Sulforaphane in broccoli sprouts can help relieve estrogen dominance symptoms in as little as a few days.

#2  It can shrink breast cancer cells

Medical research has shown that broccoli sprouts can prevent and even shrink estrogenic breast cancers in women because sulforaphane acts as a killer of cancer stem cells.

This study has shown that sulforaphane causes programmed “self-death” of breast cancer cells.

The beautiful thing is: Unlike allopathic medications (such as Tamoxifen), broccoli sprouts and sulforaphane give the patient no debilitating side effects.   

For these reasons, broccoli sprouts are used in most integrative oncology centers that treat estrogenic cancers such as breast, ovarian and uterine cancers.

#3  It detoxifies the liver

Sulforaphane is also rich in glucosinolate, a sulfur-rich compound that supports liver detoxification and reduces menopause symptoms.

How to grow your own broccoli sprouts

Sprouting is easy and can be done at home for very little cost.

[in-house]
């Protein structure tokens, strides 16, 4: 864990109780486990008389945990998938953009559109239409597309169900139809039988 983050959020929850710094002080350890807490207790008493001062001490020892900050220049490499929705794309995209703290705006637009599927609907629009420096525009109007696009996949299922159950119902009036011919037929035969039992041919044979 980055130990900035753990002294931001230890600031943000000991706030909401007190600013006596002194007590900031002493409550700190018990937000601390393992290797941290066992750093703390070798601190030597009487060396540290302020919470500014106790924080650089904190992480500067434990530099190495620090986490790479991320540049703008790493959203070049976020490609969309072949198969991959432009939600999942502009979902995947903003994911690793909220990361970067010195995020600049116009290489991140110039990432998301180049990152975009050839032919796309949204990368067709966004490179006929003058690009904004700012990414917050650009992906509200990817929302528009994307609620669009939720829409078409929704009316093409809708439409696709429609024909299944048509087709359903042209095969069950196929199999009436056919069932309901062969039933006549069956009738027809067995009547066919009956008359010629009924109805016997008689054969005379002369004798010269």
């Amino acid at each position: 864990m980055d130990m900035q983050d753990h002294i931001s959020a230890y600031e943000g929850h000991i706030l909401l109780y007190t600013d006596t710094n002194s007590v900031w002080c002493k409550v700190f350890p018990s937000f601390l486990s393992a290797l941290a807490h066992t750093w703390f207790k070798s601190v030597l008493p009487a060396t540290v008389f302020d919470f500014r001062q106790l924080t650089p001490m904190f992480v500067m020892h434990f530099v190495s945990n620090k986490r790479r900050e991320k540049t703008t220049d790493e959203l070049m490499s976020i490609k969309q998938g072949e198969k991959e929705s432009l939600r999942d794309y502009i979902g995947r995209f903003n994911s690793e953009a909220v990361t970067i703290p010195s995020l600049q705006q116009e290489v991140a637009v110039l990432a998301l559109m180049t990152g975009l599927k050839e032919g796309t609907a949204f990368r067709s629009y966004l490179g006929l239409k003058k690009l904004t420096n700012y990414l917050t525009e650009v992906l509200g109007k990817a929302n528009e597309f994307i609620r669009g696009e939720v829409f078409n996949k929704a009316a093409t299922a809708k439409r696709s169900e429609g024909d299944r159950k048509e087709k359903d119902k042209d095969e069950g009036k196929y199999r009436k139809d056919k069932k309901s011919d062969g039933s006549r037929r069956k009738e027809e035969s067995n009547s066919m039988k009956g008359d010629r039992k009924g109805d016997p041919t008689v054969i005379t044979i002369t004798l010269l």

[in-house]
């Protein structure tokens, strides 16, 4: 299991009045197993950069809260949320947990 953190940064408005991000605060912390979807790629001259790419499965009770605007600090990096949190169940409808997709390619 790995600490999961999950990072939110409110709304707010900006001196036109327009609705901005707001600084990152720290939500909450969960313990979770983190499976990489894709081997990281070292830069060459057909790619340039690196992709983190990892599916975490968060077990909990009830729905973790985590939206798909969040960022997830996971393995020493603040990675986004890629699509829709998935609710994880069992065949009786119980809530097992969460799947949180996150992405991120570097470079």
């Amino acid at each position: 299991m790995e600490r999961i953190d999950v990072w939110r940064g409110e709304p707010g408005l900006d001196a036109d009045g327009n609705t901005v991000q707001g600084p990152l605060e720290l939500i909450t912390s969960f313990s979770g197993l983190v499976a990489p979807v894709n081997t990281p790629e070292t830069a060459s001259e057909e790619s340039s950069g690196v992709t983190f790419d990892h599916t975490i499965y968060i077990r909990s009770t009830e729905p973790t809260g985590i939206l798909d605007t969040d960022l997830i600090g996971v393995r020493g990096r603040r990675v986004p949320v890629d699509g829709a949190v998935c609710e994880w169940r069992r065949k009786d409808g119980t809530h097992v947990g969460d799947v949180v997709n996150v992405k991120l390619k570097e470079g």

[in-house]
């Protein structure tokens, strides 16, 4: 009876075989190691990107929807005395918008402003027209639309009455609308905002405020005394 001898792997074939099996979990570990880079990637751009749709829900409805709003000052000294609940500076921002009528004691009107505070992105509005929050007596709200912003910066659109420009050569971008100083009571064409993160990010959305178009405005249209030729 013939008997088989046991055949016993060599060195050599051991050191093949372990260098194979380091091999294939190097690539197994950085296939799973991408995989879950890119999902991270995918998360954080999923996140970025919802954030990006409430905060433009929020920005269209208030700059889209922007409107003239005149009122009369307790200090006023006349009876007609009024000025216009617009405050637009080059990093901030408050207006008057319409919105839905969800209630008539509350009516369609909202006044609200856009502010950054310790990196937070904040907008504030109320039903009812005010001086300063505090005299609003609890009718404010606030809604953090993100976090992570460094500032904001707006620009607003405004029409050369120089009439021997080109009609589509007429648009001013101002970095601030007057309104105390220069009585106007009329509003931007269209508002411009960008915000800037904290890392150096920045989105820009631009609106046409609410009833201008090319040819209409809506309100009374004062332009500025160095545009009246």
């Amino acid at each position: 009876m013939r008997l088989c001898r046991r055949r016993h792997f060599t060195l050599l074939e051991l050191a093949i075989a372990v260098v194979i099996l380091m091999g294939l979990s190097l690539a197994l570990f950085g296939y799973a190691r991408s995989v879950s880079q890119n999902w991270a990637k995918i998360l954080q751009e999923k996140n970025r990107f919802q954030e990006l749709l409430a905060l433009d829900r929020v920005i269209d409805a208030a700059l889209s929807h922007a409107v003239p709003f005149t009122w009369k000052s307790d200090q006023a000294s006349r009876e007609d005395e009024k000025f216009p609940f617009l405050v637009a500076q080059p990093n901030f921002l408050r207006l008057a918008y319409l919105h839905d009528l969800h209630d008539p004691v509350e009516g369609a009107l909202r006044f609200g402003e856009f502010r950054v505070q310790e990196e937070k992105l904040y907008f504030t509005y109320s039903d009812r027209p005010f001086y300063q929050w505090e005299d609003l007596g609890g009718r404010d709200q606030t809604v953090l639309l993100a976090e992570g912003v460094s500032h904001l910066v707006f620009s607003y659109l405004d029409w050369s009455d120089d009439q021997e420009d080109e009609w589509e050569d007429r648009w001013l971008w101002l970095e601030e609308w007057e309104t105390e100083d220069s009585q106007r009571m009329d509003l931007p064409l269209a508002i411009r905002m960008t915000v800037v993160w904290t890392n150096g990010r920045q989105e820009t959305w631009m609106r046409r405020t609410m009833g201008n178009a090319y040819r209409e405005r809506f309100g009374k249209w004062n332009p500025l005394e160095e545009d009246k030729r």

Always use filtered water with no chlorine or fluoride for sprouting. The most common reasons sprouts develop mold are poor ventilation and not being rinsed enough.

Makes: 2 cups sprouts
Prep time: 10 minutes
Growing time: 4 to 5 days

Equipment
1-quart mason jar, fine-mesh strainer, cheesecloth (100 percent cotton) or coffee filter, rubber band, large bowl

Ingredients
2 tablespoons sprouting broccoli seeds
Filtered water (be sure it contains no fluoride)

Instructions

  1. Wash the mason jar with regular soap (do not use antibacterial soap), and sterilize it with boiling water.
  2. Add the seeds to the jar and fill it with a few inches of water. Soak the seeds for 6 to 12 hours.
  3. Drain the seeds in the strainer, rinse well, and drain again.
  4. Return the seeds to the mason jar. Cover the jar with cheesecloth and secure with an elastic band.
  5. Place the jar at a 45-degree angle in a well-ventilated place, ideally between 68°F and 72°F.
  6. Drain and rinse the sprouts every 12 hours. Strain well each time so little to no water is left in the jar.
  7. When sprouts reach 1 to 1 1/2 inches in length, place them in a large bowl of water. Gently swirl them so the seed shells separate and float to the top. Scoop up and discard the shells.
  8. Place a paper towel in an airtight container, transfer the well-rinsed sprouts to the container, seal, and keep in the refrigerator.